June 22, 2003
June 22, 2003
June 25, 2003
8.1185.1 - 8.1185.7
The Value Added By A Semester Paper In A Graduate Engineering Economy Course
William R. Peterson, Paul J. Kauffmann, David A. Dryer Old Dominion University
This paper reports the authors’ experiences with including a semester project as a portion of the course requirements in a graduate course in engineering economy. The required projects are intended to allow the students the opportunity to apply course concepts in real applications. Since the majority of the students in the program in which the course is taught are working professionals, this allows them to demonstrate the benefit of the education they are receiving to their employer.
The Graduate Program
The Engineering Management and Systems Engineering Department at Old Dominion University offers a MS and Master’s in Engineering Management (MSEM and MEM respectively). Both degrees require ENMA (Engineering Management) 600 (Cost Estimation and Financial Analysis) in the core curriculum. These programs are offered live on campus and via live televised feed (one or two way video with two way audio) as part of the University’s TELETECHNET distant learning program and the state’s CGEP (Commonwealth Graduate Engineering Program) system.2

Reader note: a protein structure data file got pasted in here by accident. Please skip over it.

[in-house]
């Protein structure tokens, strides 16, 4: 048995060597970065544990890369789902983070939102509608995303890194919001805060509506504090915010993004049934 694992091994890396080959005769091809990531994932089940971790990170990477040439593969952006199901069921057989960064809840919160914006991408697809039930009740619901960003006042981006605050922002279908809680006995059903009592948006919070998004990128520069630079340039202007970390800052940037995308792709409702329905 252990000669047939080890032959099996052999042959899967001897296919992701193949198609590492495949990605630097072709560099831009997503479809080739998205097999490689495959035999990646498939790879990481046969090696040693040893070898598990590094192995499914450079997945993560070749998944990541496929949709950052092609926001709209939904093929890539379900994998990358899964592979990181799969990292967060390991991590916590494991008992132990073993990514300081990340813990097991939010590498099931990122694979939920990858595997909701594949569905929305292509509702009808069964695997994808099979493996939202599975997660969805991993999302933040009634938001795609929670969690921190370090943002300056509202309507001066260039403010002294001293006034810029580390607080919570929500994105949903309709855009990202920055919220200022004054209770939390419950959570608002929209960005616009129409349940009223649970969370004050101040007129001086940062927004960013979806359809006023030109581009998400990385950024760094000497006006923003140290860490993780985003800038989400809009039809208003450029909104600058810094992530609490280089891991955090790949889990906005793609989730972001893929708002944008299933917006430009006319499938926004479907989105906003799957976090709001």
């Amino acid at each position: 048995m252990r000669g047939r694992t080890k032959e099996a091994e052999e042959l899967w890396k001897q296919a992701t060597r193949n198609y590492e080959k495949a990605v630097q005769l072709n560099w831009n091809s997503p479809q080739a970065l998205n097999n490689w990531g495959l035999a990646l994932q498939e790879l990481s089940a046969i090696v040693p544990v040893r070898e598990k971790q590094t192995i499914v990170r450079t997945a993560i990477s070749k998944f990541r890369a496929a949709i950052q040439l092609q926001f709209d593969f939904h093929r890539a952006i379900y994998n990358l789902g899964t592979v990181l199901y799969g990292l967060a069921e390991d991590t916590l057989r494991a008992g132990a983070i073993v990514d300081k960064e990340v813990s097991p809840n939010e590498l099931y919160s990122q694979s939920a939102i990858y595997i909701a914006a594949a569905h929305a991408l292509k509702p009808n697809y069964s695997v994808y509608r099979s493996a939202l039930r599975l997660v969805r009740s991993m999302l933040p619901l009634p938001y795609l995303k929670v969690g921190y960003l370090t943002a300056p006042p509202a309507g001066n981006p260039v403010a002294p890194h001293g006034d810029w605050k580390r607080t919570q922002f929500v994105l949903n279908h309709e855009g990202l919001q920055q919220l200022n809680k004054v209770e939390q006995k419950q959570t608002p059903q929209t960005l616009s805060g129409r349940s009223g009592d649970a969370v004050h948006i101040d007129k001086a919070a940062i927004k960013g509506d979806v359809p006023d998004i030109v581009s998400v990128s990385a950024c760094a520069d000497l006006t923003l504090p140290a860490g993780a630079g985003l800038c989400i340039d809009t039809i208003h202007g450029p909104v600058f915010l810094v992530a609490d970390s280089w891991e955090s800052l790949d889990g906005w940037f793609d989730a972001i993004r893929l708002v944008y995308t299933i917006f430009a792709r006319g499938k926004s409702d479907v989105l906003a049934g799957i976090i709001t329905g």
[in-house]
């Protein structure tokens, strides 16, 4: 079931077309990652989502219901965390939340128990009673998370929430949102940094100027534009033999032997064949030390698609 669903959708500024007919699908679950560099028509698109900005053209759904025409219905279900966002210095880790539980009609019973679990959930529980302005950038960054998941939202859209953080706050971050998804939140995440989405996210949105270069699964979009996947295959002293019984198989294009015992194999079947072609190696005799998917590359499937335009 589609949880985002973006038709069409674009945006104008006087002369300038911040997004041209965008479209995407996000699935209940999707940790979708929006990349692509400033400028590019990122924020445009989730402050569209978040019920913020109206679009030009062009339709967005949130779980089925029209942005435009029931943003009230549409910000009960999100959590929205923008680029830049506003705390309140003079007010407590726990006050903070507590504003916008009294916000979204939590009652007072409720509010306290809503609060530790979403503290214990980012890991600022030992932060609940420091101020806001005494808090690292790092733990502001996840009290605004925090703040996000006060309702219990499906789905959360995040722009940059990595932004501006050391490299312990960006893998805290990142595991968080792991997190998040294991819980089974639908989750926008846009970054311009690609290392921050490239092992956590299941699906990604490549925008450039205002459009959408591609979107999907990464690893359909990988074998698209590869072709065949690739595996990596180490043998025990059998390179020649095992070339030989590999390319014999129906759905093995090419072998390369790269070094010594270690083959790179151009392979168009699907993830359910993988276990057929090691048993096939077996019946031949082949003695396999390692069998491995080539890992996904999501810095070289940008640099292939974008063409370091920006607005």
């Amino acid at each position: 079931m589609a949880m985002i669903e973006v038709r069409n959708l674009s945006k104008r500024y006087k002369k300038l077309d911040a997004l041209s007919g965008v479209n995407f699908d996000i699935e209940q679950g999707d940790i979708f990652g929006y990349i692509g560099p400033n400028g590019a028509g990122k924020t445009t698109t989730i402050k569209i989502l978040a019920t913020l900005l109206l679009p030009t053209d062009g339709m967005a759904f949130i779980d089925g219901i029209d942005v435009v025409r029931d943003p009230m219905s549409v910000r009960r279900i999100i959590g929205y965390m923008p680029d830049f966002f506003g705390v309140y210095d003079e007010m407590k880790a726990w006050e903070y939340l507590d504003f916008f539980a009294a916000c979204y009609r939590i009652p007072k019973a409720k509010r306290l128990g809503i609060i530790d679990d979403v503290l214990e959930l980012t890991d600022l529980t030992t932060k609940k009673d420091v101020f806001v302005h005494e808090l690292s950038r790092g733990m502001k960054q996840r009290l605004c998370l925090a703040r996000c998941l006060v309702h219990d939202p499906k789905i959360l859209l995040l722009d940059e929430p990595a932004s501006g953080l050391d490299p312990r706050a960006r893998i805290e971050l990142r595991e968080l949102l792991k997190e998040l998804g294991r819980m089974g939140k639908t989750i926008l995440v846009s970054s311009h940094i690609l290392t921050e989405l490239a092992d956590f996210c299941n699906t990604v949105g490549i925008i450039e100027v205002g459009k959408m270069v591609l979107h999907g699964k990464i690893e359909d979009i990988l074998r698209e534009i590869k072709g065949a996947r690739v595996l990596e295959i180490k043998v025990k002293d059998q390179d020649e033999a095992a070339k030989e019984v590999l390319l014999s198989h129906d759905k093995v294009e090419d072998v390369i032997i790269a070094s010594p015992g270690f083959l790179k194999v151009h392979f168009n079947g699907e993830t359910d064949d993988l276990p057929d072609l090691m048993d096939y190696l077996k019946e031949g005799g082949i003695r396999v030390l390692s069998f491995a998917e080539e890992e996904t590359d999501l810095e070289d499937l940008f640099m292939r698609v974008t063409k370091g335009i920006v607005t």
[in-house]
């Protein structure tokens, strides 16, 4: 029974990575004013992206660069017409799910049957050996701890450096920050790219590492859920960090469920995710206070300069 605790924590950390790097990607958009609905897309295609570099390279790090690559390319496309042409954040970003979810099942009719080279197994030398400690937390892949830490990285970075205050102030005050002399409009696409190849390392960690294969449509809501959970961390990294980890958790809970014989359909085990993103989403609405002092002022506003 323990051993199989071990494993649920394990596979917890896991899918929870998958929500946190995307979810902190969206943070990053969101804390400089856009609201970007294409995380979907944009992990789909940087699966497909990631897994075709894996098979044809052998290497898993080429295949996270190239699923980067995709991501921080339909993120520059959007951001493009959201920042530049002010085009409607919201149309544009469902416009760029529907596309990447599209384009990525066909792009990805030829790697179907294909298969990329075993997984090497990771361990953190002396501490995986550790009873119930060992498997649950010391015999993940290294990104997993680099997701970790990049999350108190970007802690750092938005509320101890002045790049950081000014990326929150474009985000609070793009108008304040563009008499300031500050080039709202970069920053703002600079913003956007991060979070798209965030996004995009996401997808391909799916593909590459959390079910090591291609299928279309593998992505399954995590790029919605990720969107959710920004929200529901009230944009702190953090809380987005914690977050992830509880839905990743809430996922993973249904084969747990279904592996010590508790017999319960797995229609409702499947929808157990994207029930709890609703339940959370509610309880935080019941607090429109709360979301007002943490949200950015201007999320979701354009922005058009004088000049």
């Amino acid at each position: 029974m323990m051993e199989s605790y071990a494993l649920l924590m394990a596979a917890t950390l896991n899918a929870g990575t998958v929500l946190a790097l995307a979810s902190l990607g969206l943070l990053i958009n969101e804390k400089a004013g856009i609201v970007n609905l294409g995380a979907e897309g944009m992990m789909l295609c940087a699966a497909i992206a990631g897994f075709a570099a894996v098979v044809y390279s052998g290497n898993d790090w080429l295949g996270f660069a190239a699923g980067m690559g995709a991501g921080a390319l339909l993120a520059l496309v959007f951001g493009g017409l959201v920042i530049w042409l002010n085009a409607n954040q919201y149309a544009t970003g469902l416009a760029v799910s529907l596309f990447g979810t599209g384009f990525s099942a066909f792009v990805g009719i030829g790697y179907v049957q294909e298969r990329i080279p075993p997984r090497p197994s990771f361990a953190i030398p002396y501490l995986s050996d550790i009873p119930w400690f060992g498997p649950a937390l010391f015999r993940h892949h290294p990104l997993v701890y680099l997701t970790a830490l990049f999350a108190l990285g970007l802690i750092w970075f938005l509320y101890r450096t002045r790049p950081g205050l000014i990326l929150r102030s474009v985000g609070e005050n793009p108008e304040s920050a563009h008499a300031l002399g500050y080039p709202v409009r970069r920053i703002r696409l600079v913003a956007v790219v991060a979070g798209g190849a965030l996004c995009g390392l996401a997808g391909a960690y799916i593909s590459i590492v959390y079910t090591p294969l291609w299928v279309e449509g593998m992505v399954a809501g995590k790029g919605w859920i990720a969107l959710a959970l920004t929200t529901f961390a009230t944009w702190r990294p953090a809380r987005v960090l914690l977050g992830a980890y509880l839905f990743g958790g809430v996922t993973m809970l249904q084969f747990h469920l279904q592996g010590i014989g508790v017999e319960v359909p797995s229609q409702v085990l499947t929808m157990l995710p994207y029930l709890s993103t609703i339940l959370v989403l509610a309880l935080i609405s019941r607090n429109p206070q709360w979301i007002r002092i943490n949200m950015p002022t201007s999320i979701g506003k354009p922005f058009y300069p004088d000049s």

The students in these masters’ programs are predominately, working professionals.1, 3 While there are some full-time students taking three or more courses per semester and working part- time as graduate assistants, the majority of the students take classes on a part-time basis of one to two courses per semester. Of the working professionals, approximately one-fourth are serving officers in the military (Navy and Coast Guard officers are common), one-fourth work directly for a government agency (Department of Defense, Department of Navy, state department of transportation), one-fourth work for companies primarily working on government contracts (such as Newport News Shipbuilding), with the remainder working for “typical” for profit companies (manufacturers, engineering firms, power companies).
The program accepts students with a wide range of backgrounds into the program. While the typical student has an engineering degree from an ABET accredited program, students with engineering technology degrees, degrees in other technical disciplines, and students who are willing to makeup deficiencies in preparation (typically, a lack of a sufficiently rigorous
Proceedings of the 2003 American Society for Engineering Education Annual Conference & Exposition Copyright 2003, American Society for Engineering Education
Dryer, D., & Kauffmann, P., & Peterson, W. (2003, June), The Value Added By A Semester Paper In A Graduate Engineering Economy Course Paper presented at 2003 Annual Conference, Nashville, Tennessee. https://peer.asee.org/12495
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